We believe in Government

For some reason, one of my recent posts here on Latter-day Commentary attracted comments from several anonymous readers. The subject was Rules, religion and society. In one of the comments, the writer declared that God was an anarchist and suggested that I get myself a proper education on the subject. The other comment was from a well known tax protester.

While I appreciate these comments and I did pursue further knowledge in the links provided, my basic understanding of the subject has not changed. I suspect that neither commenter has the benefit of having read the inspired proclamations of modern prophets and apostles on how governments, though imperfect, are so much preferred to anarchy, which will never work.

What the LDS believe about government

Faithful members of The Church of Jesus Christ of Latter-day Saints believe in government. From the twelfth Article of Faith: “We believe in being subject to kings, presidents, rulers, and magistrates, in obeying, honoring, and sustaining the law.” We do not believe that governments are perfect, or that they can be perfect in this world. Governments of man will eventually cease when the Savior comes to rule and reign.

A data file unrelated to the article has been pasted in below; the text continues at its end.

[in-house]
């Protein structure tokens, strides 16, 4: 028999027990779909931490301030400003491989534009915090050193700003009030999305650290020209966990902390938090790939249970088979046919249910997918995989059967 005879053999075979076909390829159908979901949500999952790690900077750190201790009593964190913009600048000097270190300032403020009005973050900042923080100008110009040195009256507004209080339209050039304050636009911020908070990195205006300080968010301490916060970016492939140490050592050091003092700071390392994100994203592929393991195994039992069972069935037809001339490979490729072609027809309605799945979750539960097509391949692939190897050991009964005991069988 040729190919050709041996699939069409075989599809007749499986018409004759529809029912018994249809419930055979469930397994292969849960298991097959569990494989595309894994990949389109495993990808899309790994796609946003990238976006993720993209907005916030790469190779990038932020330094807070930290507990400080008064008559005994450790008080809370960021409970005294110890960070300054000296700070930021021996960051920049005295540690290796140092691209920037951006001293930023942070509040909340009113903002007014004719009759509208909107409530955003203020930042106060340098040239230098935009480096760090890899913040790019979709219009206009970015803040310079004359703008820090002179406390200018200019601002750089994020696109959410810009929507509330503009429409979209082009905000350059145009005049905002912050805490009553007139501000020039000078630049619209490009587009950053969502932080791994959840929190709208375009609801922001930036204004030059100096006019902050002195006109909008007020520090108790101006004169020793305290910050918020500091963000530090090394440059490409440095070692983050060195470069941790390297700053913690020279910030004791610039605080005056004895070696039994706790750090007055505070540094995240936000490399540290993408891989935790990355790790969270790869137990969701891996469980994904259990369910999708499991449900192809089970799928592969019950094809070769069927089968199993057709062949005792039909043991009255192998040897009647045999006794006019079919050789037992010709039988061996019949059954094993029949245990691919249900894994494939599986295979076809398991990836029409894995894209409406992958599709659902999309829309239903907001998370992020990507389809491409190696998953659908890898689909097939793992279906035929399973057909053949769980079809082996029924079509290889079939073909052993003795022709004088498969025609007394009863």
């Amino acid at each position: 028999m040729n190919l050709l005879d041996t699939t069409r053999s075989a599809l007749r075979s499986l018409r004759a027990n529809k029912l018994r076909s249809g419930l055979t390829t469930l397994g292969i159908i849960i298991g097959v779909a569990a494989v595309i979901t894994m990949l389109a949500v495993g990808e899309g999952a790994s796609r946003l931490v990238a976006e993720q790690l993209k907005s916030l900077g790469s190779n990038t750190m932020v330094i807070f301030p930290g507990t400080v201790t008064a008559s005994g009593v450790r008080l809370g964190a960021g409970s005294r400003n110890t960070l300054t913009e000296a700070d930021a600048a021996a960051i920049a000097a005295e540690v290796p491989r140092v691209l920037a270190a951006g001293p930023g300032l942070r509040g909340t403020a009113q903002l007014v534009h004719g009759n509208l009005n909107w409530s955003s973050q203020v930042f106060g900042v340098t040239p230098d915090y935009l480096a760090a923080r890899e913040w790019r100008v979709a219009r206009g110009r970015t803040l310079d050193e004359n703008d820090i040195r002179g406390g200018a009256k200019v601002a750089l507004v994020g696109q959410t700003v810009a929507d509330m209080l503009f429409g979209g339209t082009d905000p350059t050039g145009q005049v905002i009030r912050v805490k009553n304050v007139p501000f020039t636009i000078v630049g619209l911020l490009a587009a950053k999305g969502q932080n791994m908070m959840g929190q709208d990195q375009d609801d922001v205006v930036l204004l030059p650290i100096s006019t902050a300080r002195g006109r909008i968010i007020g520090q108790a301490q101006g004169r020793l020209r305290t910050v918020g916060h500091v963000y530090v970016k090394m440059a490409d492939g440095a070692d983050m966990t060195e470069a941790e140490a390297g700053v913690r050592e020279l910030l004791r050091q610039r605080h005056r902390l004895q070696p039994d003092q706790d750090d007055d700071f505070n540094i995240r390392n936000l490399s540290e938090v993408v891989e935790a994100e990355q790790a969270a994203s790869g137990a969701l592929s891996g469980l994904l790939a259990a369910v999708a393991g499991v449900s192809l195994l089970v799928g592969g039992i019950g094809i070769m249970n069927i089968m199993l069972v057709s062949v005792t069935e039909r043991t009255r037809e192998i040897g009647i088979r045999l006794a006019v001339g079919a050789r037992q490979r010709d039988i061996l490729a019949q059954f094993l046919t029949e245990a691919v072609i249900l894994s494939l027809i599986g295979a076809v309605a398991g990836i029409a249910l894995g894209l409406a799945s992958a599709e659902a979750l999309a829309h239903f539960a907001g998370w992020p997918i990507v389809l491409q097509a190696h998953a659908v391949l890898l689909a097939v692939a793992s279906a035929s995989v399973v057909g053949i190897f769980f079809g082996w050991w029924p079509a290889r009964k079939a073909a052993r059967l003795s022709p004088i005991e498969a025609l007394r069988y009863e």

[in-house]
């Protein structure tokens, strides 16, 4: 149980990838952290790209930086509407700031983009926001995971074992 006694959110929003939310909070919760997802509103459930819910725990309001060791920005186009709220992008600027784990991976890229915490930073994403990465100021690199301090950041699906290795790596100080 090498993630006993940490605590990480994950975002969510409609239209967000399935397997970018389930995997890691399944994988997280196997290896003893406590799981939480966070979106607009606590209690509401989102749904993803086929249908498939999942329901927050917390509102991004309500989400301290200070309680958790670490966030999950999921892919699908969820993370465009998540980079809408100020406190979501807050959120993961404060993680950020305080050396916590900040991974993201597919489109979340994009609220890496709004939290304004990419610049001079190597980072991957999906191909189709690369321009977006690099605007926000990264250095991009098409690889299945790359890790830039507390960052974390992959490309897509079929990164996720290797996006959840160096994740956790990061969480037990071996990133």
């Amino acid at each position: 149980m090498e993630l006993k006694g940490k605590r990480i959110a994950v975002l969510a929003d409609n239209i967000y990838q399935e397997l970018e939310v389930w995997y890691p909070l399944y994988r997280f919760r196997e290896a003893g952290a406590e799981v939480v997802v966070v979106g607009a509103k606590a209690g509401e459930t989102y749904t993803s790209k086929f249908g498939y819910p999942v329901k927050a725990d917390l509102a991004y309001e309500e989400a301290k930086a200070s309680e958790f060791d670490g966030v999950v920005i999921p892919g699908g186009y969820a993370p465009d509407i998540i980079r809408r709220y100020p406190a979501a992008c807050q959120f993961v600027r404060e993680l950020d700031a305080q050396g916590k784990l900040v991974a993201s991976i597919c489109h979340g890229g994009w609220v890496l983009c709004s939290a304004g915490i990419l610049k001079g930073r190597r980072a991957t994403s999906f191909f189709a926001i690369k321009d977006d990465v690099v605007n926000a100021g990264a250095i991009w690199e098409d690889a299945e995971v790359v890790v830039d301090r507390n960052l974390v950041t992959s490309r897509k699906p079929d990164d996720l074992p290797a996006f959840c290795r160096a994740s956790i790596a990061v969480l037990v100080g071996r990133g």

Section 134 of the Doctrine and Covenants provides great detail on how we as a people feel about government. Verse one is a good summary: “We believe that governments were instituted of God for the benefit of man; and that he holds men accountable for their acts in relation to them, both in making laws and administering them, for the good and safety of society.”

Section 134 not revelation

A very important and oft-quoted part of this section is found in verse five: “We believe that all men are bound to sustain and uphold the respective governments in which they reside…” This section of the D&C was not revealed to Joseph Smith but was written by Oliver Cowdery. Joseph was not present when it was voted upon and accepted by the body of the church.

“It should be noted that in the minutes, and also in the introduction to this article on government, the brethren were careful to state that this declaration was accepted as the belief, or ‘opinion’ of the officers of the Church, and not as a revelation, and therefore does not hold the same place in the doctrines of the Church as do the revelations.” (D&C Commentary)

Mob rule worse than anarchy

Elder Erastus Snow explained: “Anarchy—shall I say, is the worst of all governments? No: Anarchy is the absence of all government; it is the antipodes [opposite] of order; it is the acme of confusion; it is the result of unbridled license, the antipodes of true liberty. The oppression of a mob, where every man is a law to himself and his own right arm, is his power to enforce his own will, is the worst form of government.” (In Journal of Discourses, 22:151.)

Anarchy is not part of the kingdom of God. We do not espouse anarchy or believe that it can be successful. As long as there are evil men in the world, anarchy will not work for a society. God is not an anarchist. There is no absence of rule with God. In fact, He is the ultimate ruler. He is a benevolent ruler and the only one who can rule perfectly in this world or the next. However, he does set up governments on this earth and uses imperfect men to run them.